Certain tainted words occur repeatedly in journalism about ultrarunning, all of which cause noisy alarms to go off in my head whenever I see them. The four most frequent culprits are:
- test[ing] limits
Rarely have I ever read an article about ultrarunning by a non-ultrarunner that does not use the word crazy to describe the distance or the mindset of the runner.
I’ve never read an article written by someone who doesn’t do it himself that doesn’t describe the 135-mile Badwater race through Death Valley to the Mount Whitney Portal, or a 100-mile mountain trail race, or for that matter a 24-hour race as grueling. It’s as if grueling were an automatic part of the event label: “Next month I’m going to do a grueling 24-hour race, and the month after that, a grueling 100-mile race.” They’re all grueling, right? I don’t know of a single such race that anyone would consider easy.
The knee-jerk response of many runners, when put on the spot with a question about why they runs ultras, having not prepared an answer beforehand, is, “To test my limits,” or words to that effect. Sometimes it’s, “To see what I’m made of.” And guess what? The answer is always flesh, blood, and bone, just like the rest of us, and in the case of ultrarunners who like to talk about their sport, perhaps also a larger than usual intestinal bag of poo.
I can’t remember when I’ve ever run any distance to test my limits. God help me if I ever reach them. Then what? Congratulate myself and die?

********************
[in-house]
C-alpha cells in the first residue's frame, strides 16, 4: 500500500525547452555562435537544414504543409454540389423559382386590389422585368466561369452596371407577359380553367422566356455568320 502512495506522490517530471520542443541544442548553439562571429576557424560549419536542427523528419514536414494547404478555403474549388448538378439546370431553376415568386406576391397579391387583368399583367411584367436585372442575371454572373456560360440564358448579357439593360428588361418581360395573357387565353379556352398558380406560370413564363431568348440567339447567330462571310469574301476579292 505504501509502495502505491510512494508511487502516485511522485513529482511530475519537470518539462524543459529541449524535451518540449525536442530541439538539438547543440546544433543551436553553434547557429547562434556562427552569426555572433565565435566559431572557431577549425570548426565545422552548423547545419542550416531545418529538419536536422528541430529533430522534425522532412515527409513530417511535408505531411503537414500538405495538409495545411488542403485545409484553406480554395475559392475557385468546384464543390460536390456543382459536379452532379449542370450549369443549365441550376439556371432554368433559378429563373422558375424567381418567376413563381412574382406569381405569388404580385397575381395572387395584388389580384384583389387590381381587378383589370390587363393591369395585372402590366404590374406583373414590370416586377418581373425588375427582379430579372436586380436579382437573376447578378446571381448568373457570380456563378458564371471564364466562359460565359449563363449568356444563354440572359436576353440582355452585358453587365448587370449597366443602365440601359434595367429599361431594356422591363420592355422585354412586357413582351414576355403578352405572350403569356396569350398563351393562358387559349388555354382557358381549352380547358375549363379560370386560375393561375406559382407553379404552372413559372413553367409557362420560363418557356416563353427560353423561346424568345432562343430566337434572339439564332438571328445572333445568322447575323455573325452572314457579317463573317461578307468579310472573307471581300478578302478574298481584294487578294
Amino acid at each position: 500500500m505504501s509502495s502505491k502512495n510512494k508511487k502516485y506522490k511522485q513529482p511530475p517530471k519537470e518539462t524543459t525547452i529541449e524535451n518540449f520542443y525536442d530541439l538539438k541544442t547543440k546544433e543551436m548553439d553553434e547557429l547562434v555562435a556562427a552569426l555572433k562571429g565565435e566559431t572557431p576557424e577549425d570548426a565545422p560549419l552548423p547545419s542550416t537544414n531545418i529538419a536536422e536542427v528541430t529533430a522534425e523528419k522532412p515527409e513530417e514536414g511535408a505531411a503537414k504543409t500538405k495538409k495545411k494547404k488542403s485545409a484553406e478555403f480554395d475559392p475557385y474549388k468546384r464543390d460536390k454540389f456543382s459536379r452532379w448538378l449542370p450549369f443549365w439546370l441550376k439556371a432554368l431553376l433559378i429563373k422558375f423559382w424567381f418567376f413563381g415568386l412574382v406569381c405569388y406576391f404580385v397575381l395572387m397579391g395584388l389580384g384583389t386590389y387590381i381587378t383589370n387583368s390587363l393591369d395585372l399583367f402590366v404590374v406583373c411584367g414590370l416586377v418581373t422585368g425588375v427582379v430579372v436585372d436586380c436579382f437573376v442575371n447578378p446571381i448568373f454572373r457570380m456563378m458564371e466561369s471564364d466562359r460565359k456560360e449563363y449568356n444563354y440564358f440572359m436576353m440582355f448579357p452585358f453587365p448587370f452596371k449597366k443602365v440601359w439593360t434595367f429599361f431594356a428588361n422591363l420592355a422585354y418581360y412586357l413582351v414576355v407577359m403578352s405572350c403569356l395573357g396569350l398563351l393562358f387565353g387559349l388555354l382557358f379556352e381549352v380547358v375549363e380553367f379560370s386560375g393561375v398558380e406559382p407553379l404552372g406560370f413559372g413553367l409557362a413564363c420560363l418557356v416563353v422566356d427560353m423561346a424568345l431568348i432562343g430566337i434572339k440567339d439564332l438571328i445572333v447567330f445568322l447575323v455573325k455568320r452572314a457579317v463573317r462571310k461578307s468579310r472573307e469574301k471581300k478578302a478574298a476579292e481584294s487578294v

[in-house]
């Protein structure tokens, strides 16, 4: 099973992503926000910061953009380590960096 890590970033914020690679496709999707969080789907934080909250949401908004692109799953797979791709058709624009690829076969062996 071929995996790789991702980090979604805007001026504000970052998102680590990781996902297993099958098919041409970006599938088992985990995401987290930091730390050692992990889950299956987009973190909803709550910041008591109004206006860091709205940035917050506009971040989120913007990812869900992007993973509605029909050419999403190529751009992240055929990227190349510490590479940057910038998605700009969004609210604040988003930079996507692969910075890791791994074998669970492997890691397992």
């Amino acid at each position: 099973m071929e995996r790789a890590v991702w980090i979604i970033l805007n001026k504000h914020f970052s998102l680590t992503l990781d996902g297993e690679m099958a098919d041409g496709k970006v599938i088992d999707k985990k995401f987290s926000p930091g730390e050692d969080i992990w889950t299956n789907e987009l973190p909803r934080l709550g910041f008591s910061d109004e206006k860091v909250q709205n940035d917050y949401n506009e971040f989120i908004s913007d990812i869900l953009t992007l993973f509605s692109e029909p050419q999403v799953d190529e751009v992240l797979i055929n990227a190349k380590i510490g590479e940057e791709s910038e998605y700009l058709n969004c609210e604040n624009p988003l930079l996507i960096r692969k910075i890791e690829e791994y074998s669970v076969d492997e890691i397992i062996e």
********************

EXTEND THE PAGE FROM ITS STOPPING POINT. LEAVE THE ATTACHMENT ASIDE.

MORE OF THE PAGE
And to persons who customarily view a standard marathon as the “ultimate challenge” (which, when you see several thousand persons young and old of all levels of fitness lined up to start, you realize it’s far from being), any distance longer than that must be extreme. (See my article Half Crazy.)
To me, the word extreme brings to mind the world of X Games, the domain of testoserone-fueled backward-hatted, muscle-shirted, tattooed and pierced, foolhardy risk-takers who live on the edge of life and society (and a few of their female counterparts). I’ve always maintained that ultrarunning in general, as tough as it is to do well, is not an extreme sport in that sense of the word. That category of activity, in my view, must include elements of great danger over which people have little control — like jumping out of airplanes and bungee jumping. Also, I don’t care much to watch rock climbers without ropes for the same reason. It’s just stupid to risk one’s life that way.
Which is not to say that there are not certain events in ultrarunning that could be classified as such. The Barkley, which hardly anyone ever finishes, is pretty weird, but at least no one has died doing it yet. So is the Marathon du Sables across the Sahara Desert. Some people think of the Pike’s Peak Marathon as extreme, but I would call that an unusually tough marathon with one big hill, not an extreme event. One day I ran into an old man running down the street wearing a Pike’s Peak Marathon t-shirt. We stopped and talked. He was in his mid-seventies, had run the race eight times, and was planning on continuing to do so as long as he was able. Didn’t strike me as an extremist. He did it because he could and knew how, not to tempt death, which at his age was likely not far away no matter what.
So the next time you hear about some crazy extreme runner finishing a grueling 100-mile race in order to test his limits, don’t believe it.